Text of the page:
Category Archives: Recreational Activity

Andy Lassiter, our faithful intern from COFC's MES program, takes pluff mud samples to be used in a study to measure copper in Charleston's waterways.

Copper is a natural occurring element in nature; however, when excessive amounts of this heavy metal gather in our waterways, it becomes incredibly harmful to aquatic life.

According to DHEC’s most recent list of impaired waterways, 11 of Charleston’s creeks, rivers and tributaries are contaminated due to excessive amounts of copper.

Copper has been shown to suppress immune systems, act as an endocrine disruptor (a substance that can turn female fish into male fish), and impact the nervous systems of both aquatic and human life (especially in those with heightened vulnerability).  One study also found that fish, such as salmon, that swim in areas of copper-contamination, lose a great amount of their ability to smell, thus leaving them susceptible to prey and less equipped to find food.

So, where’s all this copper coming from?  As noted above, small levels of copper occur in nature; however, after that, we as humans are responsible for the higher amounts in our waterways.  One of the primary sources of copper contamination (especially in popular place like Charleston) is from copper-based bottom paints.  Otherwise known as antifouling paint, this stuff is applied to the bottoms of boats to prevent growth from using your hull as a home.  According to faithful wikipedia, copper “impede[s] growth of barnacles, algae, and other such organisms. Since such a barrier ablates slowly, it must be renewed periodically.”  In other words, copper forms a force-field-like barrier, poisoning all life around it.  And, it slowly leaches off boat bottoms and settles in our waterways and riverbeds.

So, what does all this have to do with Charleston Waterkeeper?  Well, our goal is to improve the quality of our waterways.  In order to do this, a few things are needed.  First, we must identify the things out there that are degrading our waterways in some way.  Then, we must find some sort of a solution to address this problem or threat.  In regards to copper, we have an obvious threat.  So, what’s the solution?  Well it’s a bit complex, but we’re starting at square one.

We’ve teamed up with the College of Charleston and have brought on an intern from their Masters of Environmental Studies program.  The goal is to study the amount of copper in and around Charleston Harbor.  We want to find out where copper levels are highest.  I’ll spare you all with the nitty-gritty scientific stuff for now, but the long and the short of it is that we’re going to be slopping around in pluff mud over the next month gathering 60 samples to be tested for copper.  Thanks to our friends at QROS laboratories, we’ll find out how much copper exists in each of these samples, thus allowing us to draw a conclusion of where this stuff is coming from based on where each sample was taken.

Assuming there are heightened levels of copper around marinas and boatyards (which is what we expect), we can deduce that the copper bottom paint from boat hulls is slowly poisoning the surrounding waterways.  The hope is to educate the public about ways we can reduce the amount of copper that is entering out waterways – from alternative, water-friendly bottom paints (which won’t impact the fish you’re taking home for dinner), to responsible ways of scraping your hulls.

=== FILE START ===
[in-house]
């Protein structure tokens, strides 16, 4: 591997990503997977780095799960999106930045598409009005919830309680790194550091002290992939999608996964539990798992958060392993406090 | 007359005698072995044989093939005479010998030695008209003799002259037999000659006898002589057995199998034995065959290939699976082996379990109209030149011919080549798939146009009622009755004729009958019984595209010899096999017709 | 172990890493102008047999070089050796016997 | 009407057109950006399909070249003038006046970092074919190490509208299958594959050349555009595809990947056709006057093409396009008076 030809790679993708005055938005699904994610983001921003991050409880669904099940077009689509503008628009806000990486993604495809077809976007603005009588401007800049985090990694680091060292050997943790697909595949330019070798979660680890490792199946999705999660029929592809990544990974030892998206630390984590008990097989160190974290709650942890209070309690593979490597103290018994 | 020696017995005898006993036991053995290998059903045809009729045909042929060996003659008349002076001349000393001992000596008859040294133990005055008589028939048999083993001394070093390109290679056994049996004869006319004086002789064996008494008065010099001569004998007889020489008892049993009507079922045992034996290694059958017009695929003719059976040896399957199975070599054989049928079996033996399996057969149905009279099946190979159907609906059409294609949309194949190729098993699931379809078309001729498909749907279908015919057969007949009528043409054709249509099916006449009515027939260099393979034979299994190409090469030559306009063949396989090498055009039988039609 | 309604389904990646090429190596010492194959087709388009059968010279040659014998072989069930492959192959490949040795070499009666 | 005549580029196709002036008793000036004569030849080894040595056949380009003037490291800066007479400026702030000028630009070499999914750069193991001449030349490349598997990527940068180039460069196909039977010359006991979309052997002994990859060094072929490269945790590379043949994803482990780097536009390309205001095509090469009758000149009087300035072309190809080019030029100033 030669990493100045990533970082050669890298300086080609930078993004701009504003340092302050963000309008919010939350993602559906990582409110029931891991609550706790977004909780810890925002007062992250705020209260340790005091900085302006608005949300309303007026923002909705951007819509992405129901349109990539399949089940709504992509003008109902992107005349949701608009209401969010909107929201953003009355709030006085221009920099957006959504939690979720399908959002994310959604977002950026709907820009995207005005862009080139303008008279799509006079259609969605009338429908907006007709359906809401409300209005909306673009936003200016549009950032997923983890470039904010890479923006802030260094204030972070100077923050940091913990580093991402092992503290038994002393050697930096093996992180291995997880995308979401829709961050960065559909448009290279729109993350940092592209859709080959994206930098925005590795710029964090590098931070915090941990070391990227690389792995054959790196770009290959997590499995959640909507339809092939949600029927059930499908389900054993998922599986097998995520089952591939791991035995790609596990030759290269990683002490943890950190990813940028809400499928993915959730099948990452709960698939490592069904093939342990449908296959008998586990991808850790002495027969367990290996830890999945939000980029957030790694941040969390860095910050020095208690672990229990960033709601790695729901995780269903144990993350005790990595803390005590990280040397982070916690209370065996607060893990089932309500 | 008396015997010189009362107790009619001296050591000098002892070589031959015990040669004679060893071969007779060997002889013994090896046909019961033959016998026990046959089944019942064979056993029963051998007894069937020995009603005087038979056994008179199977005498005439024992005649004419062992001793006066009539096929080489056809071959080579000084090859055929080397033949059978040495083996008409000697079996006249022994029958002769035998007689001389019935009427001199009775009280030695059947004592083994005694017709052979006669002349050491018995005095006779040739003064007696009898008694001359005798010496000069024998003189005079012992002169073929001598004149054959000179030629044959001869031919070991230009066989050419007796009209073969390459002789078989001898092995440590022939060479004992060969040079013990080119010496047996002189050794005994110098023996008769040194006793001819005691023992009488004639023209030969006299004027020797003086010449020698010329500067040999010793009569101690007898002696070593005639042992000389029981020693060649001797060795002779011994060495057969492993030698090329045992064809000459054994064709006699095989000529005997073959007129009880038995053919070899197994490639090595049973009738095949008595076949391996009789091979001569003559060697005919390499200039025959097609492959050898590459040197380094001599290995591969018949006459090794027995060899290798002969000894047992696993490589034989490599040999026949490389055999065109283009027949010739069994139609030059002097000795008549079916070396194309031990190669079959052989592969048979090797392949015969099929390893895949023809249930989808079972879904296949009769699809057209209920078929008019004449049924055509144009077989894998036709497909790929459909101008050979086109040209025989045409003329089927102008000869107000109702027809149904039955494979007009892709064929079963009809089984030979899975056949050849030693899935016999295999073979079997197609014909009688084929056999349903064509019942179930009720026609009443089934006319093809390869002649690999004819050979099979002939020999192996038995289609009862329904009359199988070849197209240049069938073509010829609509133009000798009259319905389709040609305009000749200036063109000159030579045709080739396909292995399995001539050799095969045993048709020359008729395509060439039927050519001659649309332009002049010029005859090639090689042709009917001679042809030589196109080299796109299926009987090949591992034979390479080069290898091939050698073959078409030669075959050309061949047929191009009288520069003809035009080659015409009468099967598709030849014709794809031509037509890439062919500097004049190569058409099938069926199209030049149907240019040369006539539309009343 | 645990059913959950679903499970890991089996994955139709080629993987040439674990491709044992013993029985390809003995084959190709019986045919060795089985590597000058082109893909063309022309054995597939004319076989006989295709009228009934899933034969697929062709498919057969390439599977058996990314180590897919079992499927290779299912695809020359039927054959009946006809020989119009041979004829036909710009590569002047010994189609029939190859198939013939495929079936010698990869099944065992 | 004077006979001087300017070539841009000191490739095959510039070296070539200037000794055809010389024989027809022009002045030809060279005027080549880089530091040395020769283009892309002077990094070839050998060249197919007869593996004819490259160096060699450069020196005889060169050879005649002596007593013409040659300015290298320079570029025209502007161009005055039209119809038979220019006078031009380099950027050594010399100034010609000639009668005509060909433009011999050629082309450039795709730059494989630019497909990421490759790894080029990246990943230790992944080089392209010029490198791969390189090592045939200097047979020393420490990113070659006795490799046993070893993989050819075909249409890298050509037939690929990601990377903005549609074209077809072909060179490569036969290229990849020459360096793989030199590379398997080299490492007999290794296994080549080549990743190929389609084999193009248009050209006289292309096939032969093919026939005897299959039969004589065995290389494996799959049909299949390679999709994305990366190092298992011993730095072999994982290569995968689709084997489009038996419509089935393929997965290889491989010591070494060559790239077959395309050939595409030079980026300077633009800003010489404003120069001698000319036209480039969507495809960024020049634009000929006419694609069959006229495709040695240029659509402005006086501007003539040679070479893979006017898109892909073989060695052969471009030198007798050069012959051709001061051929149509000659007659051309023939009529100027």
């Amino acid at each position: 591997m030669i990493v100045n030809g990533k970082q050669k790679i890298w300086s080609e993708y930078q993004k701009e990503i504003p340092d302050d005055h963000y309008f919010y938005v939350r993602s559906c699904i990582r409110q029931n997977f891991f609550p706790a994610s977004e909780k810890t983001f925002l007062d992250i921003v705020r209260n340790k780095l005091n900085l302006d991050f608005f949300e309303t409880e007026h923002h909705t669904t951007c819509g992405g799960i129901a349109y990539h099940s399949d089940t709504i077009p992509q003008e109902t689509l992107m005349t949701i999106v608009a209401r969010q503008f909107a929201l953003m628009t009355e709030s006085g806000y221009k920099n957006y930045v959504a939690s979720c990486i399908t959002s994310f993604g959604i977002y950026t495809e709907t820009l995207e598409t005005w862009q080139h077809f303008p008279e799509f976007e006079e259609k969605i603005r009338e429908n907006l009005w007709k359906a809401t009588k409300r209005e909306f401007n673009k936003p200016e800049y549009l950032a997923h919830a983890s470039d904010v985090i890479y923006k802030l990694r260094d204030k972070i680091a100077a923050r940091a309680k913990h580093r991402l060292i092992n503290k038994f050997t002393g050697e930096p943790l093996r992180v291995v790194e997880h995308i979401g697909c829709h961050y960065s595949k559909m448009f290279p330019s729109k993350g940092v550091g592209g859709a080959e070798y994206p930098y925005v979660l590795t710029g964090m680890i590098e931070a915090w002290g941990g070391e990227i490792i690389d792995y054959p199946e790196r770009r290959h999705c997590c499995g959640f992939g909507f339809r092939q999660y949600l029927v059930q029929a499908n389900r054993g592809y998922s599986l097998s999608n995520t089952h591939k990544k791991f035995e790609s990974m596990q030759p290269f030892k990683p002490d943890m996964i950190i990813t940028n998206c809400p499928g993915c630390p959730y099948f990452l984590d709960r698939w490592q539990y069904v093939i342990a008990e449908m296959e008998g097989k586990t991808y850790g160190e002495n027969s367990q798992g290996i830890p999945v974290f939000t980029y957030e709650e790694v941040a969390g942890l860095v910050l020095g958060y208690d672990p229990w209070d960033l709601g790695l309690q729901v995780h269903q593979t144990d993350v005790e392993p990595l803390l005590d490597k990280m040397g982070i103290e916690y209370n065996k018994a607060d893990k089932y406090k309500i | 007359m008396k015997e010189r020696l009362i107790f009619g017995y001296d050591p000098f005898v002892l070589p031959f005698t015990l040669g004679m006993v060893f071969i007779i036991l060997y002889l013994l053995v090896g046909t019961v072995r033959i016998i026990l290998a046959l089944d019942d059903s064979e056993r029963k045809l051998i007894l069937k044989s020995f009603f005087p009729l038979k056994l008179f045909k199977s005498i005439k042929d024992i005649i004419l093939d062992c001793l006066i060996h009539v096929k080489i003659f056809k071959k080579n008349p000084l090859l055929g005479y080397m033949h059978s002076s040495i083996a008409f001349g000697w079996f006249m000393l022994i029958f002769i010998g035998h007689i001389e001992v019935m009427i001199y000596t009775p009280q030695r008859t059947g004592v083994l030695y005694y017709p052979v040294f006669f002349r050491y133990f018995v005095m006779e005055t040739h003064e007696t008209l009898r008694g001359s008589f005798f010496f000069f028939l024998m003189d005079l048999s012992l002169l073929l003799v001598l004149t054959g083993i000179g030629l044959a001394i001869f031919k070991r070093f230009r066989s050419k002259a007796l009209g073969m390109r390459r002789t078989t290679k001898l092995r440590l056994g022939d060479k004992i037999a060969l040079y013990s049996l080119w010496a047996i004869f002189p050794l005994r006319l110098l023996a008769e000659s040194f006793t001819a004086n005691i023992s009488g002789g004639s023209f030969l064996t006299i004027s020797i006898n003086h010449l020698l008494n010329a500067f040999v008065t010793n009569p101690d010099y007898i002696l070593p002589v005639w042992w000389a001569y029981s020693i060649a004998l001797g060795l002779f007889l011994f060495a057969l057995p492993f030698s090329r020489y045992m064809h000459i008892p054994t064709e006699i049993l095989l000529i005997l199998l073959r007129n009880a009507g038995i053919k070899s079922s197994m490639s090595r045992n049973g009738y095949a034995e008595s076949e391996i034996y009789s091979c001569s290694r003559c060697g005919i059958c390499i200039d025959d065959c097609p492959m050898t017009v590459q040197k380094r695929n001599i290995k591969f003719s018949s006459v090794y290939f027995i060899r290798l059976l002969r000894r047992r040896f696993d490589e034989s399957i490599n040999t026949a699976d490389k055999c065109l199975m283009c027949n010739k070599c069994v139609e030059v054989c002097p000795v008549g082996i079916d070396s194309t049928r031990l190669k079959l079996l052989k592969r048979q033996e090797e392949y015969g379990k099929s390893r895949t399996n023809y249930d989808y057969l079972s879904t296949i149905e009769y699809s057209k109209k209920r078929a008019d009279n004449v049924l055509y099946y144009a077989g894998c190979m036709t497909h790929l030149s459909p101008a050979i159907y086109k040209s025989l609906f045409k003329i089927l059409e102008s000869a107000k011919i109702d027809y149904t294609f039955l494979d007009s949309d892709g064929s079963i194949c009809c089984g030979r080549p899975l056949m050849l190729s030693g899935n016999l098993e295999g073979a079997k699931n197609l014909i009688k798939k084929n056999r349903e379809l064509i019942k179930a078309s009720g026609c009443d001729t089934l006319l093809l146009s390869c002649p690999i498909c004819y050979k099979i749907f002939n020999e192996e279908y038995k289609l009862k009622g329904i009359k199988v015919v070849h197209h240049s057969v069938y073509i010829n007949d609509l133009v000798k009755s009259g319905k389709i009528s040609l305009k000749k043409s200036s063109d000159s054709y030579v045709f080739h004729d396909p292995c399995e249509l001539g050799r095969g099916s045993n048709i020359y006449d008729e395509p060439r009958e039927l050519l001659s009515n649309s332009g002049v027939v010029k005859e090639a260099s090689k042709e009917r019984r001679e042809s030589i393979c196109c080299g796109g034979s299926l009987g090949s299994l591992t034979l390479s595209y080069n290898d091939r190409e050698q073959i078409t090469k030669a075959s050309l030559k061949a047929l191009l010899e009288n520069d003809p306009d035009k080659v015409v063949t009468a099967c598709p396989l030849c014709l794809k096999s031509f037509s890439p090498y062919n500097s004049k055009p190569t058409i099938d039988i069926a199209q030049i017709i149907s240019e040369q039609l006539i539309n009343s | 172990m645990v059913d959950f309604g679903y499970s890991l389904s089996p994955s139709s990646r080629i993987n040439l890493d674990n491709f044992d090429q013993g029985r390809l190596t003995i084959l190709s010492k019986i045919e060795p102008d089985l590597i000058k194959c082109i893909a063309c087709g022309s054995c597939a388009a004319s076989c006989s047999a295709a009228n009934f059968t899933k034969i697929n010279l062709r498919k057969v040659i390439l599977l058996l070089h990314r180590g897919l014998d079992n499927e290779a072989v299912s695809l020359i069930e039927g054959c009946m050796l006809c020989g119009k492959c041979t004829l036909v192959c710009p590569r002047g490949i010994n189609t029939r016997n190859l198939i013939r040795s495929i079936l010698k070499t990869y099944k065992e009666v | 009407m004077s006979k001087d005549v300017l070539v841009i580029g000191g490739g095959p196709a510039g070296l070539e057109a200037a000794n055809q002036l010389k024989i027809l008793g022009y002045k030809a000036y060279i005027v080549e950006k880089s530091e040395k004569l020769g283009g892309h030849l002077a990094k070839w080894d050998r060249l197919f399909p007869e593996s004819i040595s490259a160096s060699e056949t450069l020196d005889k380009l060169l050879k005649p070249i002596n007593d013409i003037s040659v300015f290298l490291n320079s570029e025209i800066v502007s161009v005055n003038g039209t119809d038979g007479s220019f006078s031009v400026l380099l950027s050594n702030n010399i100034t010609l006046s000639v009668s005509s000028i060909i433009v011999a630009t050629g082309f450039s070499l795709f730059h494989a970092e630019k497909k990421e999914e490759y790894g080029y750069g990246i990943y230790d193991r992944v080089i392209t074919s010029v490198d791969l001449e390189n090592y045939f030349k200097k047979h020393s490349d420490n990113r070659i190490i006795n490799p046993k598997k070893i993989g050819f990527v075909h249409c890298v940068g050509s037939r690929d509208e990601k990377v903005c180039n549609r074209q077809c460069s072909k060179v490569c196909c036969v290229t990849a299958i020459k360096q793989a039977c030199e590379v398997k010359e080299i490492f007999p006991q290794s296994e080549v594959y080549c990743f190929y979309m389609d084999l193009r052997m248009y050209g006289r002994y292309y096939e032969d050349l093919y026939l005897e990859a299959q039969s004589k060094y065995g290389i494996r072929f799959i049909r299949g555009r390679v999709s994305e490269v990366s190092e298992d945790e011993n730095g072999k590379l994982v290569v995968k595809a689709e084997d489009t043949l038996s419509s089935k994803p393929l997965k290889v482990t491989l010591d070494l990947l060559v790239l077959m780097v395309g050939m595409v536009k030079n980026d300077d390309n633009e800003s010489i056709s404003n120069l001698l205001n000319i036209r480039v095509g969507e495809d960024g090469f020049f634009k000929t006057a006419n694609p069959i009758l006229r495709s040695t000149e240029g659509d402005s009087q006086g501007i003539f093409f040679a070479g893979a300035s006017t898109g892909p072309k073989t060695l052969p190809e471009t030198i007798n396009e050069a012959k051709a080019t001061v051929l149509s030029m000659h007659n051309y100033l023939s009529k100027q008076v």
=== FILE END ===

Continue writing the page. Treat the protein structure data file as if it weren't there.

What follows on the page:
We’re looking forward to getting our hands dirty and are excited to see what we find.  Stay tuned for more on this…

A sailboat moored just north of the Coast Guard base on the Ashley River caught fire today. Smoke from the blaze could be seen past the jetties. There is no word yet whether anyone was on board at the time of the fire. Coast Guard is currently investigating the matter.

Update: I drove past the scene of the fire today, I saw the sailboat’s rail sticking out of the water.  It’s safe to say, then, that the boat sank after catching ablaze.  The Coast Guard is still investigating the incident.


The Coast Guard performs an investigation after a sailboat caught fire and sank on the Ashley River. Photo by Cyrus Buffum

Biologists and a veterinarian bring a stranded pygmy sperm whale onto the shore at Sullivans Island late Monday.  Photo by: Wayne McFee/National Oceanic and Atmospheric Administration

Biologists and a veterinarian bring a stranded pygmy sperm whale onto the shore at Sullivan's Island late Monday. Photo by: Wayne McFee/National Oceanic and Atmospheric Administration

Earlier this week two pygmy sperm whales (a mother and a female calf) were found stranded in the surf off of Sullivan’s Island.  Attempts were made to push the animals back to sea; however, these efforts failed, and the two whales were eventually brought to shore.  A black plastic garbage bag was found inside the mother’s stomach.  The marine debris caused the animal to fall ill, thus preventing it from caring for and feeding it’s calf.  The two animals later died.  Click here to read the full story from the Post and Courier.

Marine debris, especially plastics, are an obvious threat to the health and quality of our waterways and the safety and well-being of marine animals.  This terrible incident is an exact example of the impact our litter has on the environment.

The solution is simple: DON’T LITTER and DON’T POLLUTE!

As mentioned in a previous blog post, we are teaming up with the Charleston Surfrider Foundation to launch an anti-plastics campaign (stay-tuned for more to come).  In the meantime, check out NOAA’s marine response program here.